The Old Church Built in 1882, TOC Concert Hall is the oldest church building in downtown Portland. In 1967, dedicated citizens banded together to purchase and save this heritage building from demolition. The Old Church was placed on the National Register of Historic Places in 1972 because it’s an excellent example of Carpenter Gothic architecture and it has been remarkably unaltered since its construction in the 1880s. Today it is a striking contrast to the modern mid- and high-rise buildings that surround it. Designed for free by Portland architect and Presbyterian Warren Williams, the Old Church’s simple and elegant design fit with the congregation’s focus on scripture rather than ornamentation and iconography. Warren Williams was based in Portland and designed many other buildings here and elsewhere, including the Grand Stable and Carriage Building and the Morris Marks House, both of which are still standing and have also been listed on the National Register of Historic Places.
The Old Church has long had a dramatic and stately presence on the street. Originally it was painted gray-brown to mimic Gothic stonework. The clean geometry of the building is complemented by cathedral style windows, ornate window traceries, archways, chimneys, and spires. A porte-cochere which sheltered church visitors as they got out of their carriages projects off the west side of the building.
American GothicCarpenter Gothic is an American style dating from the 19th century that reinterprets Gothic architecture in wood rather than stone. It was most commonly used for houses and churches. These structures typically feature elaborate, curved woodwork, which was enabled by the invention of the steampowered scroll saw. Likely the most widely seen example of Carpenter Gothic architecture is the house in the background of Grant Wood’s painting, American Gothic (1930).
The Old Church has many original leaded, frosted, and stained glass windows, created by Povey Brothers Studio. Most of the leaded and frosted windows are beautiful but relatively simple. A notable exception is the stained glass window on the south side of the auditorium that represents the section of the Sermon on the Mount in which Jesus urges his followers not to be concerned with material possessions.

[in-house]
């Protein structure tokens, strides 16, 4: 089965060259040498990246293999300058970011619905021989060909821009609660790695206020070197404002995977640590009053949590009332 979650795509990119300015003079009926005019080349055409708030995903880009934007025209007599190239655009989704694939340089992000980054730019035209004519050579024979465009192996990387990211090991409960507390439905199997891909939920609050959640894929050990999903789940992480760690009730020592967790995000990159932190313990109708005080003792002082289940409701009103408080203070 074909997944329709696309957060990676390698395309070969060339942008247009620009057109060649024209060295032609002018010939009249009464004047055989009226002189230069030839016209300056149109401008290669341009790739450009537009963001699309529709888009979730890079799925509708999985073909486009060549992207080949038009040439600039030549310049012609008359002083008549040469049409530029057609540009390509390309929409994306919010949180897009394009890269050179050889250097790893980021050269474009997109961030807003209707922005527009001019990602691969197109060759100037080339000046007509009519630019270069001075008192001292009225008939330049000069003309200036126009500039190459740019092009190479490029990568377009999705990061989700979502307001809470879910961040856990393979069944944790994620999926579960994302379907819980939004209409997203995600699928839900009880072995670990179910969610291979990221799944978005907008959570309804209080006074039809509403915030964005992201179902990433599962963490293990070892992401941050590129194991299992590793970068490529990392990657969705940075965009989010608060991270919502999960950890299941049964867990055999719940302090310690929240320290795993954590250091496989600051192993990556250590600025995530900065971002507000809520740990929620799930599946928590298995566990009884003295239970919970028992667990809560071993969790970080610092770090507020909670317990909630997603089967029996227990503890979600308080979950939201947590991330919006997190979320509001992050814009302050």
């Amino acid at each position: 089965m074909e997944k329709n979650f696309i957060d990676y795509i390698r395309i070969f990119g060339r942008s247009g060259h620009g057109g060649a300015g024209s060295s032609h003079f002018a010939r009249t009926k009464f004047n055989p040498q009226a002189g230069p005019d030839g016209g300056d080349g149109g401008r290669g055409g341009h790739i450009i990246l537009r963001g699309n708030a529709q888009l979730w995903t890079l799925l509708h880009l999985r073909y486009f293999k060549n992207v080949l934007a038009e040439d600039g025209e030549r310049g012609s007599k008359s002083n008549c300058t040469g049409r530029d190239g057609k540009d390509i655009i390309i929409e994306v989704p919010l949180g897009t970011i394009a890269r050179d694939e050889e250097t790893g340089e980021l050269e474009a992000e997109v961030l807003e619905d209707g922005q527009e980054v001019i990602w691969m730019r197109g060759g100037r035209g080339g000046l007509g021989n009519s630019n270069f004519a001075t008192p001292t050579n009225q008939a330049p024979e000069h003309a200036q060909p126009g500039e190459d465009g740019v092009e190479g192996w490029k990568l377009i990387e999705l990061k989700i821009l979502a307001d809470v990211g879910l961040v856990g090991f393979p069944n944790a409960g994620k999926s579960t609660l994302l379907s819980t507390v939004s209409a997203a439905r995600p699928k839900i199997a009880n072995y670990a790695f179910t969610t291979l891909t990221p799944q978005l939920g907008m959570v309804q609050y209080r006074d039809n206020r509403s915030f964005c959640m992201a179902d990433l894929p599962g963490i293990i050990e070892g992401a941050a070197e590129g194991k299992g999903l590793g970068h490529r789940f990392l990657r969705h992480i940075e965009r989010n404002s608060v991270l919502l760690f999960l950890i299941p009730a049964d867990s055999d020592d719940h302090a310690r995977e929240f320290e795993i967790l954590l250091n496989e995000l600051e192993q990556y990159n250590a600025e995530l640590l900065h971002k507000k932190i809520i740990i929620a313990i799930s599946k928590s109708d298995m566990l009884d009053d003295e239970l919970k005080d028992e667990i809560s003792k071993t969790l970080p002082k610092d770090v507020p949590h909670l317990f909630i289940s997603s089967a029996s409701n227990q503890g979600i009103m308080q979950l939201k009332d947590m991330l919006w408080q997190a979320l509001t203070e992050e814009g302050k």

Matthew 6:28 reads:
And why take ye thought for raiment?
Consider the lilies of the field, how they grow;
they toil not, neither do they spin.
The “Consider the Lilies” stained glass window presents a vision of divine, natural beauty and presumably a warning against materialism and acquisitiveness.
While The Old Church’s interior is relatively simple it abounds in detail both functional and decorative. In the auditorium, the heart of The Old Church, cast iron Corinthian columns support a vaulted ceiling with plaster ribs painted the color of stone. The gentle curve of the hand carved fir pews, broken by aisles sloping to the stage, gives an intimacy to the hall, despite it seating capacity of 3oo. The focal point of the auditorium is the Hook & Hastings tracker action pipe organ, given to the church at its founding by the Ladd family and still much loved. Original fittings abound, including ornate floor heating grills, door hinges and handles, elaborate plaster window moldings, and built-in umbrella racks with drains (so useful in Portland!).
Adjoining the auditorium is Kinsman Hall, a meeting, reception and exhibition area with a high, arched ceiling bounded by gingerbread molding. Just off the Hall, through the original sliding doors, is the Lannie Hurst Parlour, a smaller meeting and reception area notable for its colorful stenciled ceiling, based on period designs. Both contain excellent examples of late Victorian furniture from the 1880s. The hall tree, with its mirrors, coat racks, umbrella stands and velvet seats, survives from the 1880 Jacobs mansion. Nearby is the complete dining room set from the restored Kamm House of 1871. The set includes carved buffet, oval table, and ten needlepoint-covered chairs.
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